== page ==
Note also that the court has limited powers to direct a spouse to pay child maintenance. In fact, this can only be ordered if both spouses consent. Even then the order is only binding for 12 months or so. To a large extent the responsibility for calculating child maintenance has been taken away from the court and placed with the Child Maintenance Service.

For more information visit the Child Maintenance Service

Additional principles

Over the years various additional principles have been developed by the court. These include:

  • the starting point in marriages of significant length is that family assets should be split 50/50
  • however this doesn’t apply to short marriages; perhaps up to 2 years or so. In those cases the court may try to ensure that the parties leave the marriage with the assets they brought in
  • marriage is a partnership. Although each spouse may contribute in different ways (homebuilder or breadwinner) they are equal contributions and justify equal division
  • the court will try to ensure that property built up before or after the marriage is preserved to the spouse who acquired it. But if these assets are required to meet the needs of the other spouse then the court will include them in the matrimonial pot
  • Bad behaviour by one spouse is seldom relevant. Allegations of infidelity or domestic abuse will not have a bearing on the outcome

The procedure

Generally speaking there may up to three hearings in a case of this sort:

  1. First Directions Appointment (FDA) This is a short hearing, perhaps 45 minutes or so, when the court will consider the case papers and make directions in order to prepare the case for the next hearing. Typically the court will direct that a particular asset is valued. The court may also authorise both sides to put written questions to the other about their financial circumstances.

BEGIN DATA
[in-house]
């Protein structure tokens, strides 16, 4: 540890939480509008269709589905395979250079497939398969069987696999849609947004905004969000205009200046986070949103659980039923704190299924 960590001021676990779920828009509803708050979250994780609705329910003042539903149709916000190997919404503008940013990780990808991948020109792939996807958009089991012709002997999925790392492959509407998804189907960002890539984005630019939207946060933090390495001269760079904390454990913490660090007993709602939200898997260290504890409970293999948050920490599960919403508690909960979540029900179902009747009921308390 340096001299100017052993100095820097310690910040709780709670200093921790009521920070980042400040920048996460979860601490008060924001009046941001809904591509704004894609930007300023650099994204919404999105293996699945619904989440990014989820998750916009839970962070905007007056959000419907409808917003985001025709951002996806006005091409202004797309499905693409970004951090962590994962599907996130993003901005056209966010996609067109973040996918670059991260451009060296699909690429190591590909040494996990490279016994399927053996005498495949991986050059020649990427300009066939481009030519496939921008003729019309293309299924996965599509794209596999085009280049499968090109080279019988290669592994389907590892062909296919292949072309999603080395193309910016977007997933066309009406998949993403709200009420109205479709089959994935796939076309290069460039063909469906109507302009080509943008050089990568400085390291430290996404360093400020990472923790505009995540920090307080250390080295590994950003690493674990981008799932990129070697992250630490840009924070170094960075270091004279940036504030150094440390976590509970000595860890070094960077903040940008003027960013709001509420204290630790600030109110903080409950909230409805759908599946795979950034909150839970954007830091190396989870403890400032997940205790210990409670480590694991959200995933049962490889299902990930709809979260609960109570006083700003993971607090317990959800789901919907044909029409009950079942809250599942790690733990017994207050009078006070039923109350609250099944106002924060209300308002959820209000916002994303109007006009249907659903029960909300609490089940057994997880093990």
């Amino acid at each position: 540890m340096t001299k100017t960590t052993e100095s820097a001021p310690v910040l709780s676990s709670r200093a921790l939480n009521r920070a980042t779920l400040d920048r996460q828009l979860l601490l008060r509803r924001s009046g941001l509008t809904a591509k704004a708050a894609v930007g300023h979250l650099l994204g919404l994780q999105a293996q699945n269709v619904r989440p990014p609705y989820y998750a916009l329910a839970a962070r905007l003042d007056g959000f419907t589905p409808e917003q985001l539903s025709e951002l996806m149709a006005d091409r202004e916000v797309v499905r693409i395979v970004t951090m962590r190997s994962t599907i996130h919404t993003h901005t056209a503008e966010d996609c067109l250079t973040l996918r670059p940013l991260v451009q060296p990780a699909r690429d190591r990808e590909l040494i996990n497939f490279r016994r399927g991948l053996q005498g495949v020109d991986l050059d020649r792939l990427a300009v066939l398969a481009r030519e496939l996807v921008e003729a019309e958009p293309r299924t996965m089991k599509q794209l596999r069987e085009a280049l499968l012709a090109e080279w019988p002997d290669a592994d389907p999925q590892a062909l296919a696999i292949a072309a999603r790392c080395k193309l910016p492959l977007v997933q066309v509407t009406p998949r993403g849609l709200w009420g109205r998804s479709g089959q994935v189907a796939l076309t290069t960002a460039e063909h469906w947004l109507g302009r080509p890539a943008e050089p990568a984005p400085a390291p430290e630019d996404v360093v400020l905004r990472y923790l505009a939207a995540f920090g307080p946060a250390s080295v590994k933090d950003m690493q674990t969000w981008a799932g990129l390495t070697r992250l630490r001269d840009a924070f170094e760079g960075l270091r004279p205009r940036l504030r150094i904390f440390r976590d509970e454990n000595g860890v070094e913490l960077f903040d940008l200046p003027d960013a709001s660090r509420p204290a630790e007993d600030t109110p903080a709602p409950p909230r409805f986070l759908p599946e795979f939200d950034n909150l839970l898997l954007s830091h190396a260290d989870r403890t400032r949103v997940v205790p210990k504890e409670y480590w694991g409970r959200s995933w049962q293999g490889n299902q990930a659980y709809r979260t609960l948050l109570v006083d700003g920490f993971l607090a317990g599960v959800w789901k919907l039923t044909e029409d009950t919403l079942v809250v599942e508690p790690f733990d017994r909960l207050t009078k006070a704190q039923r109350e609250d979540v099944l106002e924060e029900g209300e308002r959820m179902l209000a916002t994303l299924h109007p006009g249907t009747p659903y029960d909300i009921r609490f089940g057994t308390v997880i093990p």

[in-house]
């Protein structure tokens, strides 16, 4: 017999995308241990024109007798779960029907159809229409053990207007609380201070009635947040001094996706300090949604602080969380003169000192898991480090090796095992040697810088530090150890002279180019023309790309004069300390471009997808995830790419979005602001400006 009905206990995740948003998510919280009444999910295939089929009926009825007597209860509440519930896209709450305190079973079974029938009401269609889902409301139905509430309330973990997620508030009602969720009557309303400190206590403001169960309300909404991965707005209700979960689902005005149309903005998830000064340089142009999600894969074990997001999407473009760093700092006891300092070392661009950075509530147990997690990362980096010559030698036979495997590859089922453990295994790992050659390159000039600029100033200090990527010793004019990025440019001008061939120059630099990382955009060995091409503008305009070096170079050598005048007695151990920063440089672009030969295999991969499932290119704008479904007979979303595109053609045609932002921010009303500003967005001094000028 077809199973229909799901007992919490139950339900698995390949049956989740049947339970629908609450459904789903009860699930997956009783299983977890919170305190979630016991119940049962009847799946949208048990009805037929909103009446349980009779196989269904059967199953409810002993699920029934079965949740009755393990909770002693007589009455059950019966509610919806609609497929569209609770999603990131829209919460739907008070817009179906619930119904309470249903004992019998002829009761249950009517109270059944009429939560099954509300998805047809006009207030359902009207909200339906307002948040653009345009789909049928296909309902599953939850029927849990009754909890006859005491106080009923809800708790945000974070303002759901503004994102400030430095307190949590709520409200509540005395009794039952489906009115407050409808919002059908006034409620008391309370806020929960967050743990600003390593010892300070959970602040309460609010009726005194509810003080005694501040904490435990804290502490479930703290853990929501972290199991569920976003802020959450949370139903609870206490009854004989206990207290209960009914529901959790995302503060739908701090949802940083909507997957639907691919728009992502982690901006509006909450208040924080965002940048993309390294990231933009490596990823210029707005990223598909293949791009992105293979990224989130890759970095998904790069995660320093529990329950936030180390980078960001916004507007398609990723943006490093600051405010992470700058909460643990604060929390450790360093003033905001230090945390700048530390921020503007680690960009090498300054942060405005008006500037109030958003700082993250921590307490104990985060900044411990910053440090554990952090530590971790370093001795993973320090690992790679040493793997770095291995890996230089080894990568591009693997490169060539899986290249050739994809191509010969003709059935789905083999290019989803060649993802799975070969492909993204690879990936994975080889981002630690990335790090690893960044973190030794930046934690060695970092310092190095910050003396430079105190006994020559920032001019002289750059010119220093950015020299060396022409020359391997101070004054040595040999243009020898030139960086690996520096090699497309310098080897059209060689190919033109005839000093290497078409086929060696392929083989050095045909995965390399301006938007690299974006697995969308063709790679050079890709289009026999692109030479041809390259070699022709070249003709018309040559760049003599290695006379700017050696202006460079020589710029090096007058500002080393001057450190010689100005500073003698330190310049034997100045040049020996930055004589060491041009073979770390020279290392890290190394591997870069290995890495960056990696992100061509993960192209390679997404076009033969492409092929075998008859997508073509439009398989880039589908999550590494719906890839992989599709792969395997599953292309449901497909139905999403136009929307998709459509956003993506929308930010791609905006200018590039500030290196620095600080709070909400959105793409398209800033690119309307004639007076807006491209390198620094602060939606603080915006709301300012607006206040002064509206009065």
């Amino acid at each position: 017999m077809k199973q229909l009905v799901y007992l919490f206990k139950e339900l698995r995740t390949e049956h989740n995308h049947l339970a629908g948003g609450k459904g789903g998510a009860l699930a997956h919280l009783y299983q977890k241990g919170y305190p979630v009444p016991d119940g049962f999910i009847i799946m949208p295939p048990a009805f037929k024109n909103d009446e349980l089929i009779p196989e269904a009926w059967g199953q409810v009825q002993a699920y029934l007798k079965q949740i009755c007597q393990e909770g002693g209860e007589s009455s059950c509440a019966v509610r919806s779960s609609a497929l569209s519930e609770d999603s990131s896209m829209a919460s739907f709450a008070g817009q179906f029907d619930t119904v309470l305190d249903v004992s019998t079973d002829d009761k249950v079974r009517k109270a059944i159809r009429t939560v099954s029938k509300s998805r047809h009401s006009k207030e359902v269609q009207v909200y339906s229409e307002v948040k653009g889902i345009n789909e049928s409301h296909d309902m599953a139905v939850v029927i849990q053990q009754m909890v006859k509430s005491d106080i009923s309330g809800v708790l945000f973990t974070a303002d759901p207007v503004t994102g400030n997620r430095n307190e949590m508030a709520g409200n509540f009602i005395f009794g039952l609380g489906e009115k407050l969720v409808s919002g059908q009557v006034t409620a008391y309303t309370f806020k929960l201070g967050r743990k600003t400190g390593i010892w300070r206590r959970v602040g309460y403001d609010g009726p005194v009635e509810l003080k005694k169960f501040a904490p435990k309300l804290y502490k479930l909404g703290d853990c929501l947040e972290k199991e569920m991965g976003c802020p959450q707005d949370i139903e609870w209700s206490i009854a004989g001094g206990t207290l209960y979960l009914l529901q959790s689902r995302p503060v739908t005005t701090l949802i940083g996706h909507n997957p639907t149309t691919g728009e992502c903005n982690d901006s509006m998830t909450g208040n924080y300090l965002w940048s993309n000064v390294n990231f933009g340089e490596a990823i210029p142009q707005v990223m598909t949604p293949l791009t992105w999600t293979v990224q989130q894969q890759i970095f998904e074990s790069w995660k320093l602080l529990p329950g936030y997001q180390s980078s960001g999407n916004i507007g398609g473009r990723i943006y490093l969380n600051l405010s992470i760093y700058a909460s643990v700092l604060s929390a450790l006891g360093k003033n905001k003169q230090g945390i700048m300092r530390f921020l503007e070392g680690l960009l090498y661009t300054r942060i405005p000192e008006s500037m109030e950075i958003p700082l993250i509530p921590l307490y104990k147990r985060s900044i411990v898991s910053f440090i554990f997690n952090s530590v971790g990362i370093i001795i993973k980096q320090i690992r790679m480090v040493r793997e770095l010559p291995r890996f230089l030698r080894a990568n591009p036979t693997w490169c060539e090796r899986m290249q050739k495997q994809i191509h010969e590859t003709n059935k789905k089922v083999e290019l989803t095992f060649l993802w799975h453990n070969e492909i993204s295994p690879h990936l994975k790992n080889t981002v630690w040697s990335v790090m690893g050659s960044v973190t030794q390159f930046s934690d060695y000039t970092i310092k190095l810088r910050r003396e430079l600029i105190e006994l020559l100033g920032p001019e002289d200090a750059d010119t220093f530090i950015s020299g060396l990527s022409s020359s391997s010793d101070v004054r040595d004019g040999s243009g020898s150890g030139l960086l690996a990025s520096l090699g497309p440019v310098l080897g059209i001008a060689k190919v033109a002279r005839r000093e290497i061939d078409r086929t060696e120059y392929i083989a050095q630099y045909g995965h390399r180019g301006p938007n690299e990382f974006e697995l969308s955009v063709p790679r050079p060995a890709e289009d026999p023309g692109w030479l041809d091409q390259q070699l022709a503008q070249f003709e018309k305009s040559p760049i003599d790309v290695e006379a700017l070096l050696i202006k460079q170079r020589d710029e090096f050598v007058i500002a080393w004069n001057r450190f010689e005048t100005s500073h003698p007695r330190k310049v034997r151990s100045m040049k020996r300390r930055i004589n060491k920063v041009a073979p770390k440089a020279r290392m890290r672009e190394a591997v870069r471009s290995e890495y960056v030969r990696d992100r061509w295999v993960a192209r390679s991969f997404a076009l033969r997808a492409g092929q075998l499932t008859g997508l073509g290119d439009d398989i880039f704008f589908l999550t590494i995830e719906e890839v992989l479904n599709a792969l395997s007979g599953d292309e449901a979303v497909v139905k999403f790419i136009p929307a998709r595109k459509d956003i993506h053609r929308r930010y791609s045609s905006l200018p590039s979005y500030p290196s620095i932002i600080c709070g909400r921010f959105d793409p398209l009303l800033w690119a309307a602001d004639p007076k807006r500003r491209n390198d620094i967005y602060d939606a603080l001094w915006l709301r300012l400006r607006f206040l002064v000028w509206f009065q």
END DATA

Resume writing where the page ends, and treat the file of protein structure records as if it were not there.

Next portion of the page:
2. Financial Dispute Resolution (FDR) The second stage, perhaps two or three months later, is a short hearing, maybe lasting an hour or so. Please note negotiations outside of court may take considerably longer – perhaps all day. At this point the financial picture should be more or less clear: the spouses will have disclosed all their assets and income and both will have made offers to settle in writing. These offers will then be considered by the judge who will indicate which of them is fairer. The judge cannot force a settlement on the parties at this stage, but he will indicate what the court is likely to order at a final hearing.

  3. Final Hearing If the parties are unable to settle the case then there will be a final hearing. This may last one day or more and will involve the spouses giving evidence. That is answering question from their own and the other side’s lawyer on oath.

What if someone else has contributed to the matrimonial pot?

In most cases there are two parties: the husband and wife.

Sometimes however another person may claim that part of the matrimonial pot belongs to them. So, for example, a spouse’s parents or grandparents might have helped the couple to buy the family home.

In that case the parents (or grandparents) may wish to recover the money they lent when the property was bought. They can then apply to join the case so that they can argue their point in front of the judge.


You don’t need a solicitor to instruct me. I am available through the Direct Access Scheme.

To discuss your case
Call 0800 228 9350 or email Adam Clegg